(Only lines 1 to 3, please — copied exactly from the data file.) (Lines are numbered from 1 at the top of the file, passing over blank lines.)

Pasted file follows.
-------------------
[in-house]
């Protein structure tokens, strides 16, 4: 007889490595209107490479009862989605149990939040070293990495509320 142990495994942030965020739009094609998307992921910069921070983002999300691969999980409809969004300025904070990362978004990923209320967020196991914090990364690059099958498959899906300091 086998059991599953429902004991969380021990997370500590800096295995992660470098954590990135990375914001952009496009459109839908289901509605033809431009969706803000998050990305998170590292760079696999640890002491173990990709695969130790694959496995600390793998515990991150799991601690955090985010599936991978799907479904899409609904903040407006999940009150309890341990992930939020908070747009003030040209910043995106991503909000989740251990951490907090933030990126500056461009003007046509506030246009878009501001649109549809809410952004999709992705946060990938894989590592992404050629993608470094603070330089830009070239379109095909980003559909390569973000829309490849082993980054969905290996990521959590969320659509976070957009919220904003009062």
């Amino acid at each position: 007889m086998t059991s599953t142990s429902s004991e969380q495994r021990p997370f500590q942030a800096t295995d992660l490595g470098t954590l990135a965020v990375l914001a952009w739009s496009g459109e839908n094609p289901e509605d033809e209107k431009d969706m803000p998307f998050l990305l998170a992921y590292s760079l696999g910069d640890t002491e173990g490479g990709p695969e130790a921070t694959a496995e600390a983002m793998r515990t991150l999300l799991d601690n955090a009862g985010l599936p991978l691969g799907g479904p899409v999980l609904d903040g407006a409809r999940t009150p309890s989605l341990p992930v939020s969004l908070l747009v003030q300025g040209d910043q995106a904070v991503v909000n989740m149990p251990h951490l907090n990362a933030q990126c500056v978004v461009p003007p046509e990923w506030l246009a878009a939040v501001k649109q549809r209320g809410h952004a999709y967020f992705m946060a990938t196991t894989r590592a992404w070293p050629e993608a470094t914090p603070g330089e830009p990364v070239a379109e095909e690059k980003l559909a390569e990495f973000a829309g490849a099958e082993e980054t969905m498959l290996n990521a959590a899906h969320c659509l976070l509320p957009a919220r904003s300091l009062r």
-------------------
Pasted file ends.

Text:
[in-house]
């Protein structure tokens, strides 16, 4: 007889490595209107490479009862989605149990939040070293990495509320 142990495994942030965020739009094609998307992921910069921070983002999300691969999980409809969004300025904070990362978004990923209320967020196991914090990364690059099958498959899906300091 086998059991599953429902004991969380021990997370500590800096295995992660470098954590990135990375914001952009496009459109839908289901509605033809431009969706803000998050990305998170590292760079696999640890002491173990990709695969130790694959496995600390793998515990991150799991601690955090985010599936991978799907479904899409609904903040407006999940009150309890341990992930939020908070747009003030040209910043995106991503909000989740251990951490907090933030990126500056461009003007046509506030246009878009501001649109549809809410952004999709992705946060990938894989590592992404050629993608470094603070330089830009070239379109095909980003559909390569973000829309490849082993980054969905290996990521959590969320659509976070957009919220904003009062």
């Amino acid at each position: 007889m086998t059991s599953t142990s429902s004991e969380q495994r021990p997370f500590q942030a800096t295995d992660l490595g470098t954590l990135a965020v990375l914001a952009w739009s496009g459109e839908n094609p289901e509605d033809e209107k431009d969706m803000p998307f998050l990305l998170a992921y590292s760079l696999g910069d640890t002491e173990g490479g990709p695969e130790a921070t694959a496995e600390a983002m793998r515990t991150l999300l799991d601690n955090a009862g985010l599936p991978l691969g799907g479904p899409v999980l609904d903040g407006a409809r999940t009150p309890s989605l341990p992930v939020s969004l908070l747009v003030q300025g040209d910043q995106a904070v991503v909000n989740m149990p251990h951490l907090n990362a933030q990126c500056v978004v461009p003007p046509e990923w506030l246009a878009a939040v501001k649109q549809r209320g809410h952004a999709y967020f992705m946060a990938t196991t894989r590592a992404w070293p050629e993608a470094t914090p603070g330089e830009p990364v070239a379109e095909e690059k980003l559909a390569e990495f973000a829309g490849a099958e082993e980054t969905m498959l290996n990521a959590a899906h969320c659509l976070l509320p957009a919220r904003s300091l009062r």